asked the Secretary of State for the Colonies to what extent the pronouncement made by him at Salisbury, Rhodesia, on the need for controlling white settlement in Northern Rhodesia involves any modification of the policy on this matter announced by Mr. R. A. Hudson, Secretary of Native Affairs in Northern Rhodesia, to the African Representative Council last August.
I stated in my remarks to journalists at Salisbury the policy as stated by Mr. Hudson. There has been no modification or suggestion of change. As I made clear in a number of speeches during my tour no change in existing land policy or settlement is or has been foreshadowed as it affects either Europeans or Africans.
Is the right hon. Gentleman aware that while there may be something to be said for maintaining the present policy and perhaps something to be said for changing it, it is most unfortunate that he used phraseology which gave a wide impression that a change was intended when, in point of fact, no change was intended?
I am afraid I did nothing of the sort. I made it perfectly clear that there was an enormous opportunity, both industrially and agriculturally, for European enterprise in Northern Rhodesia, but I added the proviso that Northern Rhodesia was a Protectorate, and, consequently, because of the land laws of Northern Rhodesia, there were limitations in regard to European settlement.
Is my right hon. Friend in a position to give a categorical assurance to the House that there will be no modification of British policy in this area in respect of this or any other matter without consultation with the representatives of the native population concerned?
Yes, the representatives of the Africans serve on the Legislative Council and any change would have to go through that Council.
asked the Secretary of State for the Colonies what changes in the powers of unofficial members of the Executive Council in Northern Rhodesia will follow his recent pronouncement on the subject.
The constitutional status of the Executive Council has not been changed. The position is that where the four unofficial members of the Executive Council which includes a representative of African interests, tender unanimous advice to the Governor, he will accept it, except in those instances where he would feel called upon to use his reserve powers.For the information of hon. Members, I am circulating in the OFFICIAL REPORT a copy of the statement issued after my discussions in Lusaka.Following is the statement: The Secretary of State has agreed, in consultation with His Excellency the Governor and the unofficial members of the Legislative Council of Northern Rhodesia, that the conclusion reached in the London discussions last July that the views of the unofficial members of the Executive Council will carry the same weight in the Executive Council as they do in the Legislative Council, subject to the Governor's reserve powers, should be understood to mean that without prejudice to the constitutional position of the Executive Council, the Governor will accept the advice of the unofficial members of the Executive Council when the four unofficial members are unanimous, except in cases where he would feel it necessary to use his reserve powers. At least one of the unofficial members of the Executive Council must always be a representative of African interests. In matters where the Governor is doubtful whether the unanimous opinion of the unofficial members of the Executive Council is supported by the unofficial members of the Legislative Council, the views of the unofficial members of the Legislative Council would be sounded by way of a motion in the Legislative Council or by discussion at an informal meeting of all Members of the Legislative Council.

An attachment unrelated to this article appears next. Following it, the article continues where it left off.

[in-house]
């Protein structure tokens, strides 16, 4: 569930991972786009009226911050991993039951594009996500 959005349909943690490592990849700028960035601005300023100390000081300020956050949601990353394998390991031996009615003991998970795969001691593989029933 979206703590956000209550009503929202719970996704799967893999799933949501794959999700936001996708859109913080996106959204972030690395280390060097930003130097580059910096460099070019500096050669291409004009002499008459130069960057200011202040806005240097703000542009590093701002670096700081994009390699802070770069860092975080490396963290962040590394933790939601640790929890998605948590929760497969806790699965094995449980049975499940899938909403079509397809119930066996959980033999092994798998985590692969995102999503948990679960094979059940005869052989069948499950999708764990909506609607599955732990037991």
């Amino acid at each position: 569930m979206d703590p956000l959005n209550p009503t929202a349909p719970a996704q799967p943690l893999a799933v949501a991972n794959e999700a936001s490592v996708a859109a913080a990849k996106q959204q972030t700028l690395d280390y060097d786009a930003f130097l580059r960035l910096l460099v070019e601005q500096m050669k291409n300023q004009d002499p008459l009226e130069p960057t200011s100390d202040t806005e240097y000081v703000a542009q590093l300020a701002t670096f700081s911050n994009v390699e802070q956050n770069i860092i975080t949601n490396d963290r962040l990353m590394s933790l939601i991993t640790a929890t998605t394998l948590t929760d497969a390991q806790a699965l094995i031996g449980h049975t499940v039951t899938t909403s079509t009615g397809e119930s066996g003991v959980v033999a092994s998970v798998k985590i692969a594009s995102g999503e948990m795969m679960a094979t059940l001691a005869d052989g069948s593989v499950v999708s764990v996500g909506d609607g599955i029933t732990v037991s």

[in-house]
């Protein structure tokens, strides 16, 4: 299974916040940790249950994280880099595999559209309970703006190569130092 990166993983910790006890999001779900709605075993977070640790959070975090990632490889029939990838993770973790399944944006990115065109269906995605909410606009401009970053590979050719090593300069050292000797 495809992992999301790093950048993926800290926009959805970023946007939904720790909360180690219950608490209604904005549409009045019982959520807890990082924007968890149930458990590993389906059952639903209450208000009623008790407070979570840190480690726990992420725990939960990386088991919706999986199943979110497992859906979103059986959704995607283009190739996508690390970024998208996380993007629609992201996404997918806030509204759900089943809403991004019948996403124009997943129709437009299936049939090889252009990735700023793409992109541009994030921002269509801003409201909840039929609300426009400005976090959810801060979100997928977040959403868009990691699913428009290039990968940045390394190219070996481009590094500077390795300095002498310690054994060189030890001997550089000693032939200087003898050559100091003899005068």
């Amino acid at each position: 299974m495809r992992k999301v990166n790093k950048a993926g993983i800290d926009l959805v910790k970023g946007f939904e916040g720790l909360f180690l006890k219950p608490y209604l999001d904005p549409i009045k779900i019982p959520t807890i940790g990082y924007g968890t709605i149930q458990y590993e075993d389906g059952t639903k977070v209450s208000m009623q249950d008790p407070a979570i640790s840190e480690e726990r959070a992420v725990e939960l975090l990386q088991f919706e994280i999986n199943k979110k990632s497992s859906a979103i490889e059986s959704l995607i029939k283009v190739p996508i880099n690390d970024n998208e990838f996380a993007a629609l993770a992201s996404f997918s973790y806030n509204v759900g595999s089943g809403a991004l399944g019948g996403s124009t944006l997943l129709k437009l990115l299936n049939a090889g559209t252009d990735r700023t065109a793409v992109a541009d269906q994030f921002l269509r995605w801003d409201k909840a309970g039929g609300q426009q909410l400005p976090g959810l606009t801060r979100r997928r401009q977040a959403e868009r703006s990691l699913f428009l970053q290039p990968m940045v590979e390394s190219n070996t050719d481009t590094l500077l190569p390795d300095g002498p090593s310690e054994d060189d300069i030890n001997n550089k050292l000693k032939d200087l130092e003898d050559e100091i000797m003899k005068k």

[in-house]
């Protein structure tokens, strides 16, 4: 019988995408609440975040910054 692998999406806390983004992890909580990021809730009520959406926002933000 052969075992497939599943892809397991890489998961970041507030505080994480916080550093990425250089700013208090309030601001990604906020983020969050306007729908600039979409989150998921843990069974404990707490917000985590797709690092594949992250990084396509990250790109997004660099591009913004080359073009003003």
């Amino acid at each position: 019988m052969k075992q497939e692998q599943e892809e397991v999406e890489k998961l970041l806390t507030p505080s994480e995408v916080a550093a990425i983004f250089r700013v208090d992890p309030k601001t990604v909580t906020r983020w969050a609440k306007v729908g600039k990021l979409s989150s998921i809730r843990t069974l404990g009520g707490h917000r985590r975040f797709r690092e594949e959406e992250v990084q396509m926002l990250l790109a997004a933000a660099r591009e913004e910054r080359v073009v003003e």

asked the Secretary of State for the Colonies what progress has been made in abolishing the industrial colour bar on the Northern Rhodesia copperbelt.
Little progress has been made in the discussions on the recommendations of the Dalgleish Report on the advancement of Africans in industry. I took the opportunity of discussing the matter with the bodies concerned during my recent visit. I hope discussions will be continued.
asked the Secretary of State for the Colonies what agreement has been reached regarding the ownership and taxation of mineral royalties in Northern Rhodesia.
The Government of Northern Rhodesia have not entered into any negotiations with the British South Africa Company regarding the acquisition or taxation of mineral royalties in the territory. There is therefore no question of any agreement having been reached.